This is an interesting story about the Meningitis B vaccine (some additional background here and here). In a nutshell, the main issue is that vaccines are subject to a slightly different regulation than other "normal" drugs. For example, patents do not really apply to vaccines (I believe the argument is that the composition is so difficult to set up that in effect there is no point in patenting it $-$ although there may be more to this...).

More to the point, unlike "normal" drugs or health interventions, the economic evaluation of vaccines in the UK is within the remit of a special body, the Joint Committee on Vaccination and Immunisation (JCVI), rather than NICE

On the one hand, this is perfectly reasonable, as, arguably, vaccines do have some specific characteristics that make modelling and evaluation slightly more complex $-$ for example, vaccination is usually associated with phenomena such as herd immunity (the more people are vaccinated, the more people are directly or indirectly protected). While it is essential to include these dynamic aspects in modelling, it also makes for more complicated mathematical/statistical structures.

On the other hand, however, this raises the question as to whether it makes sense at all to try and evaluate these very special interventions using the same yardstick used for the others (eg cost-utility/effectiveness analysis). Or whether the thresholds for cost-effectiveness should be the same $-$ after all, infectious diseases may have incredible burden during epidemics and so, arguably, effective interventions may be worth extra money than the usual £20-30,000 per QALY.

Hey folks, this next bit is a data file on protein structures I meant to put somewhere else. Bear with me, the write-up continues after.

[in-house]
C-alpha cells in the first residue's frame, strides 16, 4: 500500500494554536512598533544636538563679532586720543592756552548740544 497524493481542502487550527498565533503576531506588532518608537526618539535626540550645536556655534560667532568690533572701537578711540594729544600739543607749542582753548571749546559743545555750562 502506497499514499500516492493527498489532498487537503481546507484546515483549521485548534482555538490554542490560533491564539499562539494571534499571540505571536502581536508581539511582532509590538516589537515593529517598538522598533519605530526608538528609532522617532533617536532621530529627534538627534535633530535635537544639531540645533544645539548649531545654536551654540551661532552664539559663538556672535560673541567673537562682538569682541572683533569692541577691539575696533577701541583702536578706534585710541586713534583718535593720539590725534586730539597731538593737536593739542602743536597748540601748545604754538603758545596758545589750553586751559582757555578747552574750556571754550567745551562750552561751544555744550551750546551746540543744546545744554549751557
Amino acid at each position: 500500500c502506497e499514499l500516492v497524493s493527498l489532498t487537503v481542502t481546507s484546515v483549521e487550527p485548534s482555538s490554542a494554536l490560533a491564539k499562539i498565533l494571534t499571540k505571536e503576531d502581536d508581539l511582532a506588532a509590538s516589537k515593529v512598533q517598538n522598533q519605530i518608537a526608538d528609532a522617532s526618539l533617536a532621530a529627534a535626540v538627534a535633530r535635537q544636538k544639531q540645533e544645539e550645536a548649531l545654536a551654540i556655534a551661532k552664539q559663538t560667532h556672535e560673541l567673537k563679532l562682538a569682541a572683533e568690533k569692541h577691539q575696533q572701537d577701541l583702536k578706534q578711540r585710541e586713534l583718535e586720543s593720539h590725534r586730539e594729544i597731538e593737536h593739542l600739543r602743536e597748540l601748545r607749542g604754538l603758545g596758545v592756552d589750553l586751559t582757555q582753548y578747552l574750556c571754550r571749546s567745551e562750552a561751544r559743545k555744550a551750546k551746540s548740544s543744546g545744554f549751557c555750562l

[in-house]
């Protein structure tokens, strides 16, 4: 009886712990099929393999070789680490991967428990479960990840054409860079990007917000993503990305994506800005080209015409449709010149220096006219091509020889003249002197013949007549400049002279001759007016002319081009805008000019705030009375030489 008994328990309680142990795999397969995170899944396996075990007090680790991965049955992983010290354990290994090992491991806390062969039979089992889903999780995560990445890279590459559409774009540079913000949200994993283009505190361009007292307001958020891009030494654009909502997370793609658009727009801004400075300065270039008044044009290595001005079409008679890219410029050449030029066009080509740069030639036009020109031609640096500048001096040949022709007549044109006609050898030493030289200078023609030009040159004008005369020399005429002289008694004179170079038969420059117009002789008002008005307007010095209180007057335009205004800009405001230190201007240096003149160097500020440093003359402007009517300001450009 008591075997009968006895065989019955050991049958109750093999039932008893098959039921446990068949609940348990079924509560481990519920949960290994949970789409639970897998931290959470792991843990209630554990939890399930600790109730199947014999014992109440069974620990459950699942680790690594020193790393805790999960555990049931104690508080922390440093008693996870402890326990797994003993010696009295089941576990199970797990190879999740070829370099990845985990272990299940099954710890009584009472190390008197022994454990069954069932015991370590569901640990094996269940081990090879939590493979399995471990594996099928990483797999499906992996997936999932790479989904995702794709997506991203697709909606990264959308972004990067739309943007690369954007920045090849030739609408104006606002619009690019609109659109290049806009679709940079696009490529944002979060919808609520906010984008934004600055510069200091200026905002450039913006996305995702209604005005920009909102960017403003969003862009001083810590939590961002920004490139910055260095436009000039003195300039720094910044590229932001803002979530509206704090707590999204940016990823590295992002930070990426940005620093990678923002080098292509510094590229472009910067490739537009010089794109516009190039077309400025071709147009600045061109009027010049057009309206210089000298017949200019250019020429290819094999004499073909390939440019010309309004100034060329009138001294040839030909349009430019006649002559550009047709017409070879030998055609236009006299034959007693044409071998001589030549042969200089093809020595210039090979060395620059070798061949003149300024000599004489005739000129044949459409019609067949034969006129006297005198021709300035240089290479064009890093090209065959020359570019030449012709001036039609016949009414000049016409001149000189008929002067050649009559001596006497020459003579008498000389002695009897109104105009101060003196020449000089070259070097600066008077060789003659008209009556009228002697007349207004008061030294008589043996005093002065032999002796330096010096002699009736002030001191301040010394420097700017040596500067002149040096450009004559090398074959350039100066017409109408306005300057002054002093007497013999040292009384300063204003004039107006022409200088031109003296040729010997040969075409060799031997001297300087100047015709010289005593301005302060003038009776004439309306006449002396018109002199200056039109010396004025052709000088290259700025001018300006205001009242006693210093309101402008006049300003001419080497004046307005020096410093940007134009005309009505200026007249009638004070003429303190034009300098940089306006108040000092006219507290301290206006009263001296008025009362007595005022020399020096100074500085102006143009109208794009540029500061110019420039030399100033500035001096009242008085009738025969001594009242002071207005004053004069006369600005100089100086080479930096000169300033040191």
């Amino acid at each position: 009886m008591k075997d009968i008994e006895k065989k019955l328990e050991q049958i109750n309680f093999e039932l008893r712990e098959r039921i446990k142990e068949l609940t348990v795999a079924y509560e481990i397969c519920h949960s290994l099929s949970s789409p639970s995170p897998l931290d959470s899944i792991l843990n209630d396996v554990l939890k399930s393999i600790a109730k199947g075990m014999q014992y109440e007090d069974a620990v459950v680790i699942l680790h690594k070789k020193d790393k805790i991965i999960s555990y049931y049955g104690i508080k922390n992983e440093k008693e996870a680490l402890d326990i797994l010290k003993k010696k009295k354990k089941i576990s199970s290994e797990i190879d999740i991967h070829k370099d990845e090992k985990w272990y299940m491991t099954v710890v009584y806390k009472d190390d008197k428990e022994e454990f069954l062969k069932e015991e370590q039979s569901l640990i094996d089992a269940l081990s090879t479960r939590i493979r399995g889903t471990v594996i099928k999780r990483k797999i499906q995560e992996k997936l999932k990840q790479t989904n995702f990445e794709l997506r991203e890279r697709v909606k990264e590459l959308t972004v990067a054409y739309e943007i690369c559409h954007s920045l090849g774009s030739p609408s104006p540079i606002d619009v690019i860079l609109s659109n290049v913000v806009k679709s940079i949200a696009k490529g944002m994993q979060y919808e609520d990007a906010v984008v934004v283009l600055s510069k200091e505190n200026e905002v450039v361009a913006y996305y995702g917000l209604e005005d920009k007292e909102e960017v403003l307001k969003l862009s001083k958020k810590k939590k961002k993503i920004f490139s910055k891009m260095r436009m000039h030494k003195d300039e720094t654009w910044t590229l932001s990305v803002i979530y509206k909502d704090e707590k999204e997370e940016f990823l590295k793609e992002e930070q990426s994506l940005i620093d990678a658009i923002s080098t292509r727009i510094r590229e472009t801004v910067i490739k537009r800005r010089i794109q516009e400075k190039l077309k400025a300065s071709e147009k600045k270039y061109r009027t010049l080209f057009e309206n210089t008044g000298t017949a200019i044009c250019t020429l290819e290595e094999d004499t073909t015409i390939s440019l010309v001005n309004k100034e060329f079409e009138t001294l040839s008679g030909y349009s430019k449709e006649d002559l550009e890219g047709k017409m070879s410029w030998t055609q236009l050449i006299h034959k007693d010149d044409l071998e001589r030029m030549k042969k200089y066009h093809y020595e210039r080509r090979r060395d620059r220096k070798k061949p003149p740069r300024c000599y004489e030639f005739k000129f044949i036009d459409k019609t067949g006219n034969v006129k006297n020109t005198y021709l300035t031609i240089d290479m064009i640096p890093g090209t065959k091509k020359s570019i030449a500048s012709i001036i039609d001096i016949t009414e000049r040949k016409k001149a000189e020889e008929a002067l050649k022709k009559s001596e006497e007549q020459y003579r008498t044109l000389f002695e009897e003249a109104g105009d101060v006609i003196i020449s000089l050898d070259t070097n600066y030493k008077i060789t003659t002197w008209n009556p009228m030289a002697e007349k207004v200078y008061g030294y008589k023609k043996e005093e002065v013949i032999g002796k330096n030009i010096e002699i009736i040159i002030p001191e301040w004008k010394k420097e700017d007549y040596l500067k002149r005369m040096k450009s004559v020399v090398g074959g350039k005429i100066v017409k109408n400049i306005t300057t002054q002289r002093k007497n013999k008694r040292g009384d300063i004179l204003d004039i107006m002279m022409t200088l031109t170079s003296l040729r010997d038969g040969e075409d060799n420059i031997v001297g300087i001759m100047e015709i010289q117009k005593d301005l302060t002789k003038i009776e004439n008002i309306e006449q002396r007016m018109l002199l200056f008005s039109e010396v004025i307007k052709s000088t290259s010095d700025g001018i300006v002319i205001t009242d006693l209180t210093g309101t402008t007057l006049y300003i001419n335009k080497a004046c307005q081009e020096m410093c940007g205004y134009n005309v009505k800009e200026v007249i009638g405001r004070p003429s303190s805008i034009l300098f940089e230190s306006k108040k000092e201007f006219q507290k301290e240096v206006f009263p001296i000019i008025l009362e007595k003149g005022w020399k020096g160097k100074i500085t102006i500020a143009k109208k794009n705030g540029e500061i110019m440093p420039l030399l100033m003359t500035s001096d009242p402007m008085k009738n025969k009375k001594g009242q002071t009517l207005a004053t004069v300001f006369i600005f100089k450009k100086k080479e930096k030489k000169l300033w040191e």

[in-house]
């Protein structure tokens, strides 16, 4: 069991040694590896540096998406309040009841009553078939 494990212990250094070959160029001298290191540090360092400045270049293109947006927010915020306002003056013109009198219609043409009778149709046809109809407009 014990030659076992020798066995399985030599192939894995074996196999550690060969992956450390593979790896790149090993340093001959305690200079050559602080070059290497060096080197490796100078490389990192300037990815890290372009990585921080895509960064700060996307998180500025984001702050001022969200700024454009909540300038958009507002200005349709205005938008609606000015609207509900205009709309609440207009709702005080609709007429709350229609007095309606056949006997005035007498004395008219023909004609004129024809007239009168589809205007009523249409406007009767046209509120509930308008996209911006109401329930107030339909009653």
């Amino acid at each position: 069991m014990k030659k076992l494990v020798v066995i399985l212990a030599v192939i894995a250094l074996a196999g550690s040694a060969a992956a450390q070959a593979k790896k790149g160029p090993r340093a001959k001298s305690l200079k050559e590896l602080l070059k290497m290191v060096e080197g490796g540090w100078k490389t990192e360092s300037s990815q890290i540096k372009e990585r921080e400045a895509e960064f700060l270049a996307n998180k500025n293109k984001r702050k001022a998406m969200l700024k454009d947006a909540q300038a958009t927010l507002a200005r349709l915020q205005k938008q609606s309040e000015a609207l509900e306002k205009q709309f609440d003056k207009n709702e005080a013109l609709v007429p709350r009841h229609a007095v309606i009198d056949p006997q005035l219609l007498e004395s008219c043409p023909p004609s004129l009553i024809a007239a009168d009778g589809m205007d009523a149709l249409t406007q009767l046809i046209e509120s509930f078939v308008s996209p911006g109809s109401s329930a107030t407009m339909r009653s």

There are all sort of related issues (some of which perhaps more of a political nature, for example in terms of the overall evaluation process, in direct comparison to what NICE do) $-$ I think I'll discuss them some more at a later stage. But this is interesting nonetheless, also from a technical point of view. 

In my opinion, the point is that, all the more for infectious diseases, to continuously re-assess the evidence and its implications for modelling is absolutely fundamental. Techniques such as the value of information (some discussed and available in BCEA) should be used more widely. And both regulators and industry should be open to this sort of step-wise approach to marketing.